200 Minnesotans You Should Know: 2010 Edition
There are people you simply should know.
They are people who shape your world, whether you recognize it or not—people who come up in casual discussions, who frame points of view, whose very names form points of reference.
In our inaugural edition of “200 Minnesotans You Should Know,” you will find profiles of CEOs of Minnesota’s largest companies, public and private. You will find lenders, venture capitalists, and other financiers.
Even if you don’t know them personally, you should know who they are and what they do—assuming, of course, that your world is the business world, and that much of your business is done in Minnesota.
You will also see entrepreneurs, including individuals who have started several enterprises. There are builders—of buildings and businesses—and thought leaders, public influencers, and leaders of some of the not-for-profit enterprises that enrich your world. Leaders of law and accounting firms also appear.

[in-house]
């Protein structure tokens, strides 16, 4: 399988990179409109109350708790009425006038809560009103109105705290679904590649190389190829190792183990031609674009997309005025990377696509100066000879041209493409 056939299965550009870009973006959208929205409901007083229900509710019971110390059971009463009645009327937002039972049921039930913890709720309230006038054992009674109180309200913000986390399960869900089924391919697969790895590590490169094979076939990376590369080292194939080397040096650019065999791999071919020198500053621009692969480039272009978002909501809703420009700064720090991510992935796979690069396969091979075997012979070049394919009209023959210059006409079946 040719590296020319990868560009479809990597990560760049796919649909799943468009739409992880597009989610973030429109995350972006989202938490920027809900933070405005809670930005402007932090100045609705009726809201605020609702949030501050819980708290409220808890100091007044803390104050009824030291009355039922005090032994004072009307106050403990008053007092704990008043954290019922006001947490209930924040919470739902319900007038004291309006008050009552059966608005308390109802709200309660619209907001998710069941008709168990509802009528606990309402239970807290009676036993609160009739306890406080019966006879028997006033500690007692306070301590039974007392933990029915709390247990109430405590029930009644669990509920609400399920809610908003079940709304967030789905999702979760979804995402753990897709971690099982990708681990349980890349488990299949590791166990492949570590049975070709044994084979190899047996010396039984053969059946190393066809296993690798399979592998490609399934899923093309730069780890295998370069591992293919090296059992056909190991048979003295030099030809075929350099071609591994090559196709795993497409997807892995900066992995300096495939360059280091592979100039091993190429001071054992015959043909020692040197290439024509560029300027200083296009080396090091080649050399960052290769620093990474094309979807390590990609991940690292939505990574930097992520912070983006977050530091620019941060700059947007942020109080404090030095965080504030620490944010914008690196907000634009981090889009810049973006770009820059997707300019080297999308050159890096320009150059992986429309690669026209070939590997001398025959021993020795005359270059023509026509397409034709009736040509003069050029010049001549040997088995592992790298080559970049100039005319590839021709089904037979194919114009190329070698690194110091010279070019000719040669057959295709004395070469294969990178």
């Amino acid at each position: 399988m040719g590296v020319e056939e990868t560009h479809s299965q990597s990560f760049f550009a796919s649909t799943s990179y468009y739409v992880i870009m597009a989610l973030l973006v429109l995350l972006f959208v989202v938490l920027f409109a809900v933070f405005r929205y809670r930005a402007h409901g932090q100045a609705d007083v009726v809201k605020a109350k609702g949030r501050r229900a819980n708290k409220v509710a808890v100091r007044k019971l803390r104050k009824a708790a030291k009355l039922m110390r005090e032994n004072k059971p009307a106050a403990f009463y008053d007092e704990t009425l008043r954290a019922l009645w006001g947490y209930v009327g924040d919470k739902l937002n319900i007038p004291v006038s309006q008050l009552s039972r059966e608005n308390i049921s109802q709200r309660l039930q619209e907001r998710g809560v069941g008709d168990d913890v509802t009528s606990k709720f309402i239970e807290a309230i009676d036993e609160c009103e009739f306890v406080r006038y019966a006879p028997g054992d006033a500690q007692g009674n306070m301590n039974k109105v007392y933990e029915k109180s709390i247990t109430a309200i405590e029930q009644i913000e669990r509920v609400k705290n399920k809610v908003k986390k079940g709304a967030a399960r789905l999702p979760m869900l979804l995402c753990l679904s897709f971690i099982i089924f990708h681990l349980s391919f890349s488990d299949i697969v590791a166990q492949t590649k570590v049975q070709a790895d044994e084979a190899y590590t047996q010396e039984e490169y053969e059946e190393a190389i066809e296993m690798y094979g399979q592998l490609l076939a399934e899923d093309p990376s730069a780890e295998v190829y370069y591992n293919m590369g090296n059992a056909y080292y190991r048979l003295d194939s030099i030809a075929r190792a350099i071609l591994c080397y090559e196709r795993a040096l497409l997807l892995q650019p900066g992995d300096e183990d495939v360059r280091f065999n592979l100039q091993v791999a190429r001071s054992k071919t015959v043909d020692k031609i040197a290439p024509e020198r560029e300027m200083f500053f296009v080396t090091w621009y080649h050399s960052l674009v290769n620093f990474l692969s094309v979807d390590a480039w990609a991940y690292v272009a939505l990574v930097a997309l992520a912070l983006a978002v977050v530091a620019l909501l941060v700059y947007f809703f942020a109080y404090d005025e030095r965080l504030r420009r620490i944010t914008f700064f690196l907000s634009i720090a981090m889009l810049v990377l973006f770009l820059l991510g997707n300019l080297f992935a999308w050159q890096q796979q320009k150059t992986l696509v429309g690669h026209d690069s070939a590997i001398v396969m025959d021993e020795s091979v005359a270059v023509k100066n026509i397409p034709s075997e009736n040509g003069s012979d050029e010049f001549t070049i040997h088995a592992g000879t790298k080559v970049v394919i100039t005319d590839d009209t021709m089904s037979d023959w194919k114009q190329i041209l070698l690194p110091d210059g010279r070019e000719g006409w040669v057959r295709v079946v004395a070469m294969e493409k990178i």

Who won’t you find? Prince, the musician—even though it would be pitiable not to know his best productions. Twins catcher Joe Mauer, even though your life will be improved by watching him work. You won’t find Governor Tim Pawlenty, the novelist Vince Flynn, or the guy who played Scrooge last year at the Guthrie Theater. We are presenting a roster of people who occupy the business community. We left off professional athletes, actors, entertainers, writers, artists, and all but a few educators.
We also left out crooks—there’s no profile of Tom Petters—and elected officials, although we hope we don’t have to remind you that you should know the names of your representative in Congress, the mayor of the city in which you live, and your state senator and representative. We never considered including journalists.
Is 200 the right number of names? Well, sure it is. It highlights the fact that this is the 200th issue of Twin Cities Business.
Read more from this issue
Click here to read about each of the 200 Minnesotans You Should Know in the digital edition of Twin Cities Business' April 2010 issue.
—Jay Novak, former editor and publisher of Twin Cities Business